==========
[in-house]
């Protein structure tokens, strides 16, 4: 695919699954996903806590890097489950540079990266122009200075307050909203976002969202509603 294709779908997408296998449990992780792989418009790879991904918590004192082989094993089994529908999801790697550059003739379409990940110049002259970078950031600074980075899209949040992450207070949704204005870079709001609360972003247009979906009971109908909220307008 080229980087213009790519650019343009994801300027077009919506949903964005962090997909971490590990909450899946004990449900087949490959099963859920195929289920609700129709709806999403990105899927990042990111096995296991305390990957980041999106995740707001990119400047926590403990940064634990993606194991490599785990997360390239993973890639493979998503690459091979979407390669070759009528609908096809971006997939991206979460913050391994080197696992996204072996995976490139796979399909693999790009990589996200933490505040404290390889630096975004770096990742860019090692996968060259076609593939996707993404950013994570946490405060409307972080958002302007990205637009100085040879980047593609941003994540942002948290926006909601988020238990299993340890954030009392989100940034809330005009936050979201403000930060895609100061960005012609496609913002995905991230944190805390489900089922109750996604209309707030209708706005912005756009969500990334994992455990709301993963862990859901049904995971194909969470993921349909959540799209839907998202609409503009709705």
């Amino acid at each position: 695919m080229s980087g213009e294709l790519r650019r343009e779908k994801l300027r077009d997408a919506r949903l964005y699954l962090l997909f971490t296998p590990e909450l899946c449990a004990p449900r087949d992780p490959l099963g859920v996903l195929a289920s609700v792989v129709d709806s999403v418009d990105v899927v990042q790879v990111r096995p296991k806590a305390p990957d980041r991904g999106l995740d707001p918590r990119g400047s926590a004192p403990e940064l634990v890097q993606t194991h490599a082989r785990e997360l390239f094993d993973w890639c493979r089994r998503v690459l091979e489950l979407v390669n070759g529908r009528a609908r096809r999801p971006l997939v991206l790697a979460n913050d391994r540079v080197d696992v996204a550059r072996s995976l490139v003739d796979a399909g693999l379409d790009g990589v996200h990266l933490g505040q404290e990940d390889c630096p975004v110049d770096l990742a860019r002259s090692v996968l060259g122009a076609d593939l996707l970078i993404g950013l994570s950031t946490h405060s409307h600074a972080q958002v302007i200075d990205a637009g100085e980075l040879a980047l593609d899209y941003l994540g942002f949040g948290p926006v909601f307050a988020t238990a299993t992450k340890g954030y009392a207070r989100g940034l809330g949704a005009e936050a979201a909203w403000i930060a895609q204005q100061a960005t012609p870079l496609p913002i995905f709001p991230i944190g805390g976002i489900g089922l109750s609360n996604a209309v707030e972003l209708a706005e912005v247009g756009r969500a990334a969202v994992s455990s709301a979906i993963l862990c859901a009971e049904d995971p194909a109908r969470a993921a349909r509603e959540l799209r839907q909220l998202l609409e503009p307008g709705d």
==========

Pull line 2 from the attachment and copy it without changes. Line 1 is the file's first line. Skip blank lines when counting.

């Protein structure tokens, strides 16, 4: 695919699954996903806590890097489950540079990266122009200075307050909203976002969202509603 294709779908997408296998449990992780792989418009790879991904918590004192082989094993089994529908999801790697550059003739379409990940110049002259970078950031600074980075899209949040992450207070949704204005870079709001609360972003247009979906009971109908909220307008 080229980087213009790519650019343009994801300027077009919506949903964005962090997909971490590990909450899946004990449900087949490959099963859920195929289920609700129709709806999403990105899927990042990111096995296991305390990957980041999106995740707001990119400047926590403990940064634990993606194991490599785990997360390239993973890639493979998503690459091979979407390669070759009528609908096809971006997939991206979460913050391994080197696992996204072996995976490139796979399909693999790009990589996200933490505040404290390889630096975004770096990742860019090692996968060259076609593939996707993404950013994570946490405060409307972080958002302007990205637009100085040879980047593609941003994540942002948290926006909601988020238990299993340890954030009392989100940034809330005009936050979201403000930060895609100061960005012609496609913002995905991230944190805390489900089922109750996604209309707030209708706005912005756009969500990334994992455990709301993963862990859901049904995971194909969470993921349909959540799209839907998202609409503009709705």